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sure that that is right. Any change in fortune that is so unexpected is dislocating, whether it is a change for the better or for the worse.

Mr. Jessel: I understand that counselling is already provided by Camelot, but we have not been told what quality of counselling it is. I wanted top-class counselling for those people.

Mr. Maclennan: I share the hon. Gentleman's view that that is desirable, although at one point he suggested that the trickle-down effect of lottery winnings might be spread over the great City firms of solicitors. It is difficult to suggest, other than in the broadest terms, that expert advice should be sought in dealing with such substantial sums of money.

There are risks. We know of them from the experience of other countries. Winners may be vulnerable to exploiters, fraudsters and even violent crime. It is not hard to understand, therefore, that people want to secure anonymity. If it is possible, that should be recognised as a legitimate objective.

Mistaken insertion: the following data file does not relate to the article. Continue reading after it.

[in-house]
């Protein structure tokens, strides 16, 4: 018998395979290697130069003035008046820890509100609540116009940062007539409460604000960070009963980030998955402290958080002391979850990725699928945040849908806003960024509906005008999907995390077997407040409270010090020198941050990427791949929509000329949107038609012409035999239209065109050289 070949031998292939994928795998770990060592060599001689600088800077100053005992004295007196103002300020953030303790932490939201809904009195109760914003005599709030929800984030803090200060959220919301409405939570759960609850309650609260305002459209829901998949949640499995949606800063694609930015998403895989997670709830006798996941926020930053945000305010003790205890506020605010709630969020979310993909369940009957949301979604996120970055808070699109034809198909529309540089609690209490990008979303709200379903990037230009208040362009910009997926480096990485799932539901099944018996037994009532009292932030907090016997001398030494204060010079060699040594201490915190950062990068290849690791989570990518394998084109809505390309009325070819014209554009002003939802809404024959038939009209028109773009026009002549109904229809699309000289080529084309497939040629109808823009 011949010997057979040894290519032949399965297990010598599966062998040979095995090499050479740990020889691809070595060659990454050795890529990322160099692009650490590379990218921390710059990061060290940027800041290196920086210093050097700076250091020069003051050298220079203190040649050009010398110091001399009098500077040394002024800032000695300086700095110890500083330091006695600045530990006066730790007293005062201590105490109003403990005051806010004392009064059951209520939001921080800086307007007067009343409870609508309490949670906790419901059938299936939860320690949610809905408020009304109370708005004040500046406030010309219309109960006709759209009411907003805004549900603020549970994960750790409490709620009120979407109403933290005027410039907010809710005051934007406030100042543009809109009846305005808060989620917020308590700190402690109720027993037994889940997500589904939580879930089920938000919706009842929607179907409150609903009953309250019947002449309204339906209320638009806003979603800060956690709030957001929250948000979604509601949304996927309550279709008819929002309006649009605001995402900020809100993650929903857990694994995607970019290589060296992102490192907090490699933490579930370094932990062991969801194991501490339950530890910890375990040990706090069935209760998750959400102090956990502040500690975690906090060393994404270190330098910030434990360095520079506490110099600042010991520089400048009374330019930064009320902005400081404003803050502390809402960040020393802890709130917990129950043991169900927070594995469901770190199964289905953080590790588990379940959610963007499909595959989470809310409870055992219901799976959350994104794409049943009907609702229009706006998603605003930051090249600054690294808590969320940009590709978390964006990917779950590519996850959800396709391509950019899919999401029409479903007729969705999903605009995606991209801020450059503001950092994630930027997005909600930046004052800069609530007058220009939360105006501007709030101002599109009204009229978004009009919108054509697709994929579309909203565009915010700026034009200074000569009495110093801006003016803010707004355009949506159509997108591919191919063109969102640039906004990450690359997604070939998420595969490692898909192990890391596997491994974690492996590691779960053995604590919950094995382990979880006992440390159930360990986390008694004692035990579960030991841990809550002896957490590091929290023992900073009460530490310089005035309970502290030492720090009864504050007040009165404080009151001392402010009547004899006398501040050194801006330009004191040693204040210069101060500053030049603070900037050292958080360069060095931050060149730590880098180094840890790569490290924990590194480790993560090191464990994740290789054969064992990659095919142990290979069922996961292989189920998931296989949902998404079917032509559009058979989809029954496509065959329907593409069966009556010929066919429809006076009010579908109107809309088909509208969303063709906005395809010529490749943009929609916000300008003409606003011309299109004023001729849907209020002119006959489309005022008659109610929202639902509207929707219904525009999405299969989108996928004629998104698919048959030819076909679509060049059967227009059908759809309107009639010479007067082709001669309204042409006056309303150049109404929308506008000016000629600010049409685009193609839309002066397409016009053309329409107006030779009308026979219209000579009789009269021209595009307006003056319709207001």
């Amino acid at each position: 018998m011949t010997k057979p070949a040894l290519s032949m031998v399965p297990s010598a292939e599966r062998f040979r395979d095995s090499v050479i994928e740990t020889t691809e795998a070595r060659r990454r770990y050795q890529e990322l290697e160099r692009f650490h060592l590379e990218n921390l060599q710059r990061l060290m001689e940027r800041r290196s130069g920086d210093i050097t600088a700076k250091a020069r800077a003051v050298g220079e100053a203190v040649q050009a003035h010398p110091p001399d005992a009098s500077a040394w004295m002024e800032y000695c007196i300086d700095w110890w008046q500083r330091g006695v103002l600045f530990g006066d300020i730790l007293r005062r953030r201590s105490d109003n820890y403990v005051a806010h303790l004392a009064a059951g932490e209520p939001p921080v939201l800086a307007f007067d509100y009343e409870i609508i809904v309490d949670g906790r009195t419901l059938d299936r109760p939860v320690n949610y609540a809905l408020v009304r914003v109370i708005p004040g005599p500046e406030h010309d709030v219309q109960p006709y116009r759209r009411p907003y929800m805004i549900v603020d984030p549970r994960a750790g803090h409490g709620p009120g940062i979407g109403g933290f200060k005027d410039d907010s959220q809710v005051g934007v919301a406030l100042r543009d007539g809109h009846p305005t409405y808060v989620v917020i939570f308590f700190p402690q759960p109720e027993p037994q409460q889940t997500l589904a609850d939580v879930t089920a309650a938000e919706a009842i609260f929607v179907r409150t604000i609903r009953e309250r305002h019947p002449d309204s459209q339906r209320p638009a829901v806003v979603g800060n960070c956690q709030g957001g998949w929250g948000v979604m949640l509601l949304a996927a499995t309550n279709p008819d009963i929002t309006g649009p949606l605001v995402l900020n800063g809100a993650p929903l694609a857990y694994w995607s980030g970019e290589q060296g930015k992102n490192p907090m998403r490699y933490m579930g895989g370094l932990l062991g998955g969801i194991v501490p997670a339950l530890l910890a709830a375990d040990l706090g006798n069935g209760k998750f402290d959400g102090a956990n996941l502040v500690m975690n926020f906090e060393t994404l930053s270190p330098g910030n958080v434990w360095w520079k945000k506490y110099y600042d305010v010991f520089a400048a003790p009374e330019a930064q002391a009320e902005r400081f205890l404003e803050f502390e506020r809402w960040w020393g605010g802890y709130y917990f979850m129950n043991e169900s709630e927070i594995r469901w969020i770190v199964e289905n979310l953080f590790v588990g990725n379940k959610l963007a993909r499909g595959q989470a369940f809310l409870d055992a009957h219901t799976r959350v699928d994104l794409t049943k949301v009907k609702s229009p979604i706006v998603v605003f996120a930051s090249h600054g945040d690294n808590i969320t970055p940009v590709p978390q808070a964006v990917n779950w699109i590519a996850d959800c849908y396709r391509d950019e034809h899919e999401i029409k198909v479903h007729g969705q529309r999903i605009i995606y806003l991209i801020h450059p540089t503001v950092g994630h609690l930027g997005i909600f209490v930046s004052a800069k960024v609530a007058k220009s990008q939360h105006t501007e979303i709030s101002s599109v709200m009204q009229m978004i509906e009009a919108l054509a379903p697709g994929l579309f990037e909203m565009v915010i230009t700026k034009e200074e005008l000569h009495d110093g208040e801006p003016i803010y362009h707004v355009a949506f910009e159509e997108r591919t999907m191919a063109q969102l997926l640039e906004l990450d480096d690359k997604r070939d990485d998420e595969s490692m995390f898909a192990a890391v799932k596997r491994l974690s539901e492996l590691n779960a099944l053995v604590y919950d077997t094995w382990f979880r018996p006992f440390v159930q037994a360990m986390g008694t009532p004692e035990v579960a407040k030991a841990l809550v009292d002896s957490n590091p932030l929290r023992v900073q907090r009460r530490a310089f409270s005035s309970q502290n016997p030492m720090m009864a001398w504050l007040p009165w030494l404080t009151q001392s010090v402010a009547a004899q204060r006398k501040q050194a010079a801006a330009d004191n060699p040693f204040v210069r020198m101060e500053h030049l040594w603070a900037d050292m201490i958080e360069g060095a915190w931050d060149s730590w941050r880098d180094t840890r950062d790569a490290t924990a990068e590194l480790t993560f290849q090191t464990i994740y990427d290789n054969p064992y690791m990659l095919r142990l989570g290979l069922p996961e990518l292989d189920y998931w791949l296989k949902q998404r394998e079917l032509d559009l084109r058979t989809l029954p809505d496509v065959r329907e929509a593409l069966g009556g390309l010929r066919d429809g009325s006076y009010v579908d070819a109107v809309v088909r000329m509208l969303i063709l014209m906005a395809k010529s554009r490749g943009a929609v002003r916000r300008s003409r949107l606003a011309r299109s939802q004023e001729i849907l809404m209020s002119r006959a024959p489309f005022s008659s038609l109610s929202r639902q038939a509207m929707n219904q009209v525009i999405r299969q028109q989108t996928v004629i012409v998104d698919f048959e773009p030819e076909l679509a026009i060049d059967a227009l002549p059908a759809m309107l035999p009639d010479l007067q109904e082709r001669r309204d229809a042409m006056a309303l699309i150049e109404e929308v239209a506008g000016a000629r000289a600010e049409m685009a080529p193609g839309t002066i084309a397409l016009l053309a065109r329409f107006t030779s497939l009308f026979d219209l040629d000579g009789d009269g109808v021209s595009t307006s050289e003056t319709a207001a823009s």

I question the possibility of anonymity because, obviously, there is a great deal of interest in sudden changes of fortune. It is the stuff of drama. I do not hold the press or media guilty in seeking to feed that sense of excitement which flows from sudden changes in fortune. We look forward to the report that will be produced by the director following the review that I understand has been put in train.

The other major problem that appears to have developed involves the National Lottery Charities Board, the only disbursal body that has not so far issued guidelines for applicants, despite the fact that, by common consent, charities are at most risk of losing income to the lottery. It appears that the board will not be in a position to distribute its estimated £100 million until next autumn, almost a year after the lottery began. It has no permanent office; it has no chief executive; and its telephone number is not available from directory inquiries. Some public accusations have been made that that is the fault not of the Department of National Heritage but, perhaps unsurprisingly, the Home Office, which has been rather slow to back up the initiative of the other Department, particularly in relation to the appointment of the board's chairman Mr. David Sieff, who did not take up office until May this year.